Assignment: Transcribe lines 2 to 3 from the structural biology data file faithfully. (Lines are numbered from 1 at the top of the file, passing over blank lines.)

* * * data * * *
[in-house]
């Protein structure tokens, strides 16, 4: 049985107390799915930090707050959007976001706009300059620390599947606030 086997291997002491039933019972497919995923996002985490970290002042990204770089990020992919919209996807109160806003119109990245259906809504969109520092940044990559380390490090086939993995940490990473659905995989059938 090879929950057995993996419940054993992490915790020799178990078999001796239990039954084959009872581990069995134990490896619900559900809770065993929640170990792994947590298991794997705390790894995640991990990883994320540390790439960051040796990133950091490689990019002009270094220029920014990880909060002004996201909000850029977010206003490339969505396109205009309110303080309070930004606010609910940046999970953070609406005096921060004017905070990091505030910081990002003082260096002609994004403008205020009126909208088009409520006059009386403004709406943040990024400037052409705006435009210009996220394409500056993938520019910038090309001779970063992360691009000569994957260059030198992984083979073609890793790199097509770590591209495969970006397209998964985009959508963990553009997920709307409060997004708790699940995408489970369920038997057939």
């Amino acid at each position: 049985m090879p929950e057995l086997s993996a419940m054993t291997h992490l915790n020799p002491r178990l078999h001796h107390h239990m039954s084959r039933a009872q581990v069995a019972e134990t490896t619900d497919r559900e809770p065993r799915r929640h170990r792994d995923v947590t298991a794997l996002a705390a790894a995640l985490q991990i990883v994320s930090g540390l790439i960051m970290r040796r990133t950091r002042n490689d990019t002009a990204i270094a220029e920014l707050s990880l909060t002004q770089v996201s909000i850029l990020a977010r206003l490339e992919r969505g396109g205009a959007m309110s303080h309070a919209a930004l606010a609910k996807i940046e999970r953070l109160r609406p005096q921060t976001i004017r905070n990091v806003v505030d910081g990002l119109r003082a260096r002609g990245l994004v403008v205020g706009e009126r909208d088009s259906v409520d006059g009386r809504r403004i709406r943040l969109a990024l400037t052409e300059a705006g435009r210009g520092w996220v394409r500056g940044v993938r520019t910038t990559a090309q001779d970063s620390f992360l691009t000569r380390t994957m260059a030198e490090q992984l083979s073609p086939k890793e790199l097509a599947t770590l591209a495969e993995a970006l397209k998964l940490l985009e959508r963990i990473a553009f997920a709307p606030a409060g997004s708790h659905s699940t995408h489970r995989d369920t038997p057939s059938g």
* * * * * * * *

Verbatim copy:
């Protein structure tokens, strides 16, 4: 049985107390799915930090707050959007976001706009300059620390599947606030 086997291997002491039933019972497919995923996002985490970290002042990204770089990020992919919209996807109160806003119109990245259906809504969109520092940044990559380390490090086939993995940490990473659905995989059938 090879929950057995993996419940054993992490915790020799178990078999001796239990039954084959009872581990069995134990490896619900559900809770065993929640170990792994947590298991794997705390790894995640991990990883994320540390790439960051040796990133950091490689990019002009270094220029920014990880909060002004996201909000850029977010206003490339969505396109205009309110303080309070930004606010609910940046999970953070609406005096921060004017905070990091505030910081990002003082260096002609994004403008205020009126909208088009409520006059009386403004709406943040990024400037052409705006435009210009996220394409500056993938520019910038090309001779970063992360691009000569994957260059030198992984083979073609890793790199097509770590591209495969970006397209998964985009959508963990553009997920709307409060997004708790699940995408489970369920038997057939």
């Amino acid at each position: 049985m090879p929950e057995l086997s993996a419940m054993t291997h992490l915790n020799p002491r178990l078999h001796h107390h239990m039954s084959r039933a009872q581990v069995a019972e134990t490896t619900d497919r559900e809770p065993r799915r929640h170990r792994d995923v947590t298991a794997l996002a705390a790894a995640l985490q991990i990883v994320s930090g540390l790439i960051m970290r040796r990133t950091r002042n490689d990019t002009a990204i270094a220029e920014l707050s990880l909060t002004q770089v996201s909000i850029l990020a977010r206003l490339e992919r969505g396109g205009a959007m309110s303080h309070a919209a930004l606010a609910k996807i940046e999970r953070l109160r609406p005096q921060t976001i004017r905070n990091v806003v505030d910081g990002l119109r003082a260096r002609g990245l994004v403008v205020g706009e009126r909208d088009s259906v409520d006059g009386r809504r403004i709406r943040l969109a990024l400037t052409e300059a705006g435009r210009g520092w996220v394409r500056g940044v993938r520019t910038t990559a090309q001779d970063s620390f992360l691009t000569r380390t994957m260059a030198e490090q992984l083979s073609p086939k890793e790199l097509a599947t770590l591209a495969e993995a970006l397209k998964l940490l985009e959508r963990i990473a553009f997920a709307p606030a409060g997004s708790h659905s699940t995408h489970r995989d369920t038997p057939s059938g």